I’ve come to a better (supposed) understanding of certain passages of the scriptures after reading about Stephen Hawking’s cosmology. If I understand him, our universe is a bubble in a much larger “multi-verse” in which time does not exist. Time only exists within the temporal bubble of the Universe. Time is measured from the Big-Bang up to the Big-Crunch. Outside of the bubble there is no time, before the Big-Bang there was no time, after the Big-Crunch there will be no time. However, the cycle eventually starts again. (And there may even be mini- or sub-cycles with bangs/crunches at the galactic level within the overall “Universe” level. As there appear to be black holes at the center of all observable galaxies.)

And that could be how the Eternal Father exists “from eternity” “to eternity”; from before the Big Bang (before time begins) through and continuing on after the Big Crunch (after time ends).

And that could be how non-exalted individuals suffer “eternal” death. When the universe goes through the Big Crunch, perhaps the exalted ones will have gotten off the merry-go round, and continue on in “eternity” outside of these temporal bubbles. I do not know the fate of non-exalted individuals in the Big Crunch. But perhaps it has something to do with Joseph Smith’s line of “one eternal round.”

Combining this with the King Follet discourse, that might be how the Eternal Father was _always_ God in this universe, from the _beginning_ of this universe, but His mortal probation and attainment of exaltation happened outside of our Universe bubble, in a Universe bubble pertaining to _His_ Heavenly Father, in a previous “eternity”, not this “eternity”. That way we can say He has _always_ been God, since the beginning of time, but the scope is still limited to “our” or “this” time, or the beginning of “our” Universe.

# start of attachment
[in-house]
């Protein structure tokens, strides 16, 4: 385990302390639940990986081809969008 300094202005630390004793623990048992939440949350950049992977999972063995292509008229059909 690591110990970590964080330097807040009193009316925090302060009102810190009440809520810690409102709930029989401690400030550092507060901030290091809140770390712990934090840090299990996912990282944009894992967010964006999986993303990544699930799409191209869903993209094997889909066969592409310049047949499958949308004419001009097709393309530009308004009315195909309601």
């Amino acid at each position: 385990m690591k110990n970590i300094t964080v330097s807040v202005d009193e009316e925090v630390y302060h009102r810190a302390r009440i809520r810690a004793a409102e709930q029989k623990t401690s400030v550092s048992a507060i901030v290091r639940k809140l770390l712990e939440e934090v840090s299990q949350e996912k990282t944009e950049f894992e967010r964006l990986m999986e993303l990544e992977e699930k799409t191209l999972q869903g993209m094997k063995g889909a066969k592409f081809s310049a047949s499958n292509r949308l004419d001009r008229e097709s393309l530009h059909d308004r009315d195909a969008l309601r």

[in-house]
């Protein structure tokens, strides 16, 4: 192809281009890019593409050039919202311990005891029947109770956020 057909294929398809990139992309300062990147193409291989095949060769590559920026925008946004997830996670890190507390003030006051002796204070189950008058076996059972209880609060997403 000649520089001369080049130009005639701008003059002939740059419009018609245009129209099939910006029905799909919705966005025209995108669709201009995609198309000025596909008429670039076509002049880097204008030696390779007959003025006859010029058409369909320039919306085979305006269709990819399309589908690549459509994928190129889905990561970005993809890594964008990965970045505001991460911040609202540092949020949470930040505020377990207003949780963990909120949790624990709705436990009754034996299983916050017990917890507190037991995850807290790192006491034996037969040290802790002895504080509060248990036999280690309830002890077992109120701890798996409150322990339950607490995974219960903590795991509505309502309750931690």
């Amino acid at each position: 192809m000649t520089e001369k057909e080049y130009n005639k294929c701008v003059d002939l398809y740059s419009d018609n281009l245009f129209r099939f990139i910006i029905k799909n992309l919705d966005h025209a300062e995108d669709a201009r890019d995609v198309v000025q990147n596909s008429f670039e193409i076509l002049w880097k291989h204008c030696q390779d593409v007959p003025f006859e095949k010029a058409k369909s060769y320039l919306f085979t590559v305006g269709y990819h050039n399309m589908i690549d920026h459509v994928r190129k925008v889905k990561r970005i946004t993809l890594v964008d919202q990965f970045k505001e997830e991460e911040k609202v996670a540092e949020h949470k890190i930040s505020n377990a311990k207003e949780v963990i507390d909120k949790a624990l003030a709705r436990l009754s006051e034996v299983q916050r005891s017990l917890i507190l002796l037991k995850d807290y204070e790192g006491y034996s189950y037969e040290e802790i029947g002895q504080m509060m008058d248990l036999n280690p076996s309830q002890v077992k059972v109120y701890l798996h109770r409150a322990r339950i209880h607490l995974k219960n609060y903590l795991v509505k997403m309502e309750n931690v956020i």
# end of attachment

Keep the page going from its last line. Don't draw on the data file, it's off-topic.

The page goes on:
And to bring the scope down from macro to micro level, String Theory and theories of Dark Matter may end up shedding light on our theology of “spirit matter.”


Bookslinger
January 20, 2012

Vader: I was going to quibble with your quibble, but I deleted my comment and I’ll just say: That’s too sacred to discuss in public. Email if you want more.


Adam G.
January 21, 2012

“They also deny the virgin birth, since their materialism leads them to speculate that Jesus is literally begotten by the immortal Father rather than conceived by the Holy Spirit.”

Is one of the more salacious misstatements of Mormon belief routinely expressed by non-Mormon critics.

I think its more of an overstatement than a misstatement. Some Mormons did and do believe something like what he describes.

Books.,
if God exists in your outside timeless multiverse, then in some sense he’s always been God no matter what universe you are talking about.


Vader
January 21, 2012

if God exists in your outside timeless multiverse, then in some sense he’s always been God no matter what universe you are talking about.

Which raises the interesting question: If we eventually come to partake of the divine nature, do we then have an existence in this outside timeless multiverse? If so, what are the implications for the doctrine of election?

I know some Mormons, particular in earlier times, made speculations giving substance to the claim that we deny the virgin birth. I believe these speculations directly contradict our own scriptures, and I don’t see it as necessary. Furthermore, if our crude medical technology can impregnate a woman without sexual intercourse, it should be a snap for the Holy Spirit to do so.


Zen
January 21, 2012

I recall reading something by Nibley where some ancient document had Mary participating in a prayer circle with Pres. Peter (it called him that) and she started to tell the Apostles exactly what happened about that whole Virgin birth thing. However, Christ appeared and put the kibosh on that. However, from the angle Mary was going at, it sounds a lot more like those speculations.

I can think of good reasons to wonder if Adam had a belly button, but I can’t think of any for the virgin birth.

In general, I thought it was an excellent article, though I wearied at hearing the whole Bethlehem/Jerusalem misunderstanding crop up again.


Bookslinger
January 21, 2012

“… if our crude medical technology can…”

Oooh. Excellent way of putting that. I’ll have to remember that.


Adam G.
January 23, 2012

The Mormon luminaries who speculated that Jesus was conceived coitally didn’t think it because they couldn’t imagine any alternative modes of conception. They thought it because they saw no need for alternative modes of conception.

Yes, that Bethlehem/Jerusalem bit made me laugh.